This is my stimulus update for Saturday, August 1.
Republicans and $500 for Dependents
Now quick update on stimulus checks, Kevin Brady, whose the top Republican members of the House Ways and Means Committee, said that he did not know if Republicans would be willing to raise the stimulus check amount for dependents from $500 to something else like $1,000 proposed by Romney and Rubio or even the $1,200 figure proposed in the Democrats’ HEROES Act.
We know the Democrats in the HEROES Act are pushing for $1200 for dependents, same as non dependents in their HEROES Act, but Kevin Brady, he said that he’s not sure if Republicans are willing to go any higher than $500 per dependent, even extra under stimulus checks as far as he knows.
Just for reference, CARES Act stimulus checks cost about $292 billion.
Republicans’ proposed HEALS Act stimulus checks would cost about $300 billion because they would make all dependents eligible for the $500 not just dependent children under the age of 17 as was the case in the CARES Act.
Democrats’ proposed HEROES Act stimulus checks would cost about $413 billion because they increase the amount per dependent from $500 to $1,200, albeit capping it at three dependents, but they also make more people eligible for stimulus checks.
That’s basically the stimulus check update. Democrats and Republicans are actually pretty close on the stimulus checks, relatively speaking, about $113 billion apart, which is a very small portion of their bigger $2 trillion difference between the $1 trillion Republican HEALS Act and the $3 trillion Democrats’ HEROES Act.
The Concern Right Now
So the concern right now is getting the stimulus package as a whole negotiated and passed.
There is very little chance that if a stimulus bill passes that it would not have stimulus checks, it would be an extremely unpopular move for now both parties to officially propose stimulus checks for the people to then take them away after negotiations, that would be a terrible look politically, so I don’t think that’s a concern, what I am concerned about is a bill actually being negotiated civilly between the two sides and actually passing sometime soon.
This past Monday Republicans released their HEALS Act, their shot at the next stimulus package, it’s about $1 trillion.
Status of the Stimulus Negotiations
Every day this past week, the Republican negotiating team, led by Treasury Secretary Steven Mnuchin and White House Chief of Staff Mark Meadows, have met with the most powerful Democrats in the country, Speaker of the House Nancy Pelosi and Senate Minority Leader Chuck Schumer. These meetings have been anywhere from forty-five minutes to two hours each.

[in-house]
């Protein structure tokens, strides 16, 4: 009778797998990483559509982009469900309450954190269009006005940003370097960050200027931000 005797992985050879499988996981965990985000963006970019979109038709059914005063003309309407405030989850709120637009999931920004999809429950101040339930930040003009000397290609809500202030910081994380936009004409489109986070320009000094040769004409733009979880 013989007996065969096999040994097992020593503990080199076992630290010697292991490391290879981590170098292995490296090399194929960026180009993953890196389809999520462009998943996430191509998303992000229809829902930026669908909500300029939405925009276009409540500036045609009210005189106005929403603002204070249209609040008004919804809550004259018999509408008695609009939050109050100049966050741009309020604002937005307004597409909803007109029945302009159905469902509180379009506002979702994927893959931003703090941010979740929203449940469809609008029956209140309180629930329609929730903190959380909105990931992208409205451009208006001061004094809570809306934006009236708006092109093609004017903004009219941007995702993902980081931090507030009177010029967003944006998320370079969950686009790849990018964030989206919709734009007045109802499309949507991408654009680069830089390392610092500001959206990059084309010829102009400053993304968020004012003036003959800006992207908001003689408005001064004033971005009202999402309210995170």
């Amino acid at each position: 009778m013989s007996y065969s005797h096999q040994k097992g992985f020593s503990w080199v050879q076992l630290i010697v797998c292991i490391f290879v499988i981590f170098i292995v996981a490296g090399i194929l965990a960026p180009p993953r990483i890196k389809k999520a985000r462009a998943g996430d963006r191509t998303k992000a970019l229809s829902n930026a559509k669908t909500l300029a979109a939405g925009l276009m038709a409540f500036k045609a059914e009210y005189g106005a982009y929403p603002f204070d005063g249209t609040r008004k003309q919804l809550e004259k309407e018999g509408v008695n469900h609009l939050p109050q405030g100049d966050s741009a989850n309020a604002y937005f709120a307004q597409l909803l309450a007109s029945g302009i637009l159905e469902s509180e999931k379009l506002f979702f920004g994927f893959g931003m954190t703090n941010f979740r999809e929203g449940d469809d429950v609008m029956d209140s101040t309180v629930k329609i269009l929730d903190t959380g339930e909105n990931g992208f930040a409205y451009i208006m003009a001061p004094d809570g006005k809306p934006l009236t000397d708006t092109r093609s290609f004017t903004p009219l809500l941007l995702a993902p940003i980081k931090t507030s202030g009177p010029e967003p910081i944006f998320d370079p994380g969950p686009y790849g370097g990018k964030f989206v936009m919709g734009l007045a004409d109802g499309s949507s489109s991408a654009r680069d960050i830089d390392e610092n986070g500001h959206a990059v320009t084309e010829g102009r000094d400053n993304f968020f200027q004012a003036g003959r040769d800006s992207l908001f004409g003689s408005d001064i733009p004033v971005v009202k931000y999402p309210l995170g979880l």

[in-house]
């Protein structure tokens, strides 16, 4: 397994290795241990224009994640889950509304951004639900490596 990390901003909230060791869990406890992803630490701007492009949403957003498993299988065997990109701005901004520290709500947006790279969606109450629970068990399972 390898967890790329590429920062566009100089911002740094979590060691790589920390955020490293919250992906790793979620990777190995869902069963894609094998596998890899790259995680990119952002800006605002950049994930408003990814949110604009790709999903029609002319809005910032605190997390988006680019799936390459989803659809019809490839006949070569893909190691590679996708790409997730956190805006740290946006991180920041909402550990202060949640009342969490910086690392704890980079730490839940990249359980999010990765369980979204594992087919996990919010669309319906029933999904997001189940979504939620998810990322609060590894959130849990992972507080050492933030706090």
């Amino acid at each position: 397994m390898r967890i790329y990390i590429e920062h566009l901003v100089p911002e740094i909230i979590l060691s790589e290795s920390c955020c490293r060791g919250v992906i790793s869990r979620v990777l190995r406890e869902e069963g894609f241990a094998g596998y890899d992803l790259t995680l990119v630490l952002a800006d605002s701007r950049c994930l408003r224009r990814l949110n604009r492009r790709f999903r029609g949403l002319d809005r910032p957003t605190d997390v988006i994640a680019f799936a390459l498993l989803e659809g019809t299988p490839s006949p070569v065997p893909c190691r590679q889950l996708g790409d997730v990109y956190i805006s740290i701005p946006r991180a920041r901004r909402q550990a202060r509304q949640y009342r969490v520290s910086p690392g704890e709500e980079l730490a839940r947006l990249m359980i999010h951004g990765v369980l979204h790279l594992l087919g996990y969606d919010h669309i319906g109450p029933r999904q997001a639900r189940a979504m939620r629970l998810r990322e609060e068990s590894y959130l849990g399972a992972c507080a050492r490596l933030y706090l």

All the way up until yesterday, those talks had gone nowhere.
However, this morning, it sounds like there might be a little bit better news from the negotiating table.
The foursome met this morning for over three hours, and Mnuchin said it was the “most productive we’ve had to date.” He said that the two sides are trying to narrow down the things we don’t agree on.”
And White House Chief of Staff Mark Meadows said that this morning’s meeting was the “first day of a good foundation.”
He said, “We’re still a long ways apart, and I don’t want to suggest that a deal is imminent, because it is not. But like with any deal, as you make progress, I think it’s important to recognize you’re making progress.”
And Nancy Pelosi said, “Today was productive in terms of moving us forward.”
Senate Minority Leader Chuck Schumer said, “We’re not close yet, but it was a productive discussion. Now each side knows where they’re at.”
So, that’s four for four folks. All four negotiators had positive things to say about this morning’s meeting, that is great news, in fact, that’s probably the best news we’ve heard all week since the Republicans’ HEALS Act was announced.
Apparently the four went through the issues, the items that both sides want and had a productive talk.
Tomorrow their staff will huddle together, maybe draft some potential language for a bipartisan bill, I don’t know, that might be optimistic because if you look at their language from this morning, they make it very clear that progress has been made but they’re nowhere close to a deal.
The four negotiators will regroup on Monday for another talk.
Who’s missing here? Mitch McConnell. He’s not at the bargaining table right now. It’s Meadows and Mnuchin leading the charge from the Republican position, and of course Meadows and Mnuchin are in close talks with McConnell, but McConnell’s not in the room.